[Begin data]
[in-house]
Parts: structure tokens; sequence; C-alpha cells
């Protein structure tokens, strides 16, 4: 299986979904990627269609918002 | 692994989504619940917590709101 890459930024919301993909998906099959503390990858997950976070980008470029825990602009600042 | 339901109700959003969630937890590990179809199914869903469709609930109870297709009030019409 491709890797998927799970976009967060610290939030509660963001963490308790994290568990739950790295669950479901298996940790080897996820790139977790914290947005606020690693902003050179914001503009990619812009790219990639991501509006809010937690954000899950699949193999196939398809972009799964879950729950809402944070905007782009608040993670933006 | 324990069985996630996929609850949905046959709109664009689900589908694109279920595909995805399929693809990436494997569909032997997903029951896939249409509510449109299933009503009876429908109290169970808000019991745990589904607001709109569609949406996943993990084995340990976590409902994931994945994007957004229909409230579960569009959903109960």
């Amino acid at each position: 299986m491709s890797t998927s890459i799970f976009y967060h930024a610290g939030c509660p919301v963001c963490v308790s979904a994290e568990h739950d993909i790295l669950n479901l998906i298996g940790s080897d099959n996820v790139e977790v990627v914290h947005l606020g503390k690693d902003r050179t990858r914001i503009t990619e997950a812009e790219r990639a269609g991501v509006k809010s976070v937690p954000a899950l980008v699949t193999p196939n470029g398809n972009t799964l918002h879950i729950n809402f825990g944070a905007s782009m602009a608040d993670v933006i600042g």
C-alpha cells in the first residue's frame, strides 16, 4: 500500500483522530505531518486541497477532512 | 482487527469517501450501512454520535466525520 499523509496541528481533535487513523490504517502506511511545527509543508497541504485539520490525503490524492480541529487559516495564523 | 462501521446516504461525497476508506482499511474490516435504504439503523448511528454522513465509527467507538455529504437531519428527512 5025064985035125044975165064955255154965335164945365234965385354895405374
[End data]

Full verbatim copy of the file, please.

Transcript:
[in-house]
Parts: structure tokens; sequence; C-alpha cells
């Protein structure tokens, strides 16, 4: 299986979904990627269609918002 | 692994989504619940917590709101 890459930024919301993909998906099959503390990858997950976070980008470029825990602009600042 | 339901109700959003969630937890590990179809199914869903469709609930109870297709009030019409 491709890797998927799970976009967060610290939030509660963001963490308790994290568990739950790295669950479901298996940790080897996820790139977790914290947005606020690693902003050179914001503009990619812009790219990639991501509006809010937690954000899950699949193999196939398809972009799964879950729950809402944070905007782009608040993670933006 | 324990069985996630996929609850949905046959709109664009689900589908694109279920595909995805399929693809990436494997569909032997997903029951896939249409509510449109299933009503009876429908109290169970808000019991745990589904607001709109569609949406996943993990084995340990976590409902994931994945994007957004229909409230579960569009959903109960």
């Amino acid at each position: 299986m491709s890797t998927s890459i799970f976009y967060h930024a610290g939030c509660p919301v963001c963490v308790s979904a994290e568990h739950d993909i790295l669950n479901l998906i298996g940790s080897d099959n996820v790139e977790v990627v914290h947005l606020g503390k690693d902003r050179t990858r914001i503009t990619e997950a812009e790219r990639a269609g991501v509006k809010s976070v937690p954000a899950l980008v699949t193999p196939n470029g398809n972009t799964l918002h879950i729950n809402f825990g944070a905007s782009m602009a608040d993670v933006i600042g």
C-alpha cells in the first residue's frame, strides 16, 4: 500500500483522530505531518486541497477532512 | 482487527469517501450501512454520535466525520 499523509496541528481533535487513523490504517502506511511545527509543508497541504485539520490525503490524492480541529487559516495564523 | 462501521446516504461525497476508506482499511474490516435504504439503523448511528454522513465509527467507538455529504437531519428527512 5025064985035125044975165064955255154965335164945365234965385354895405374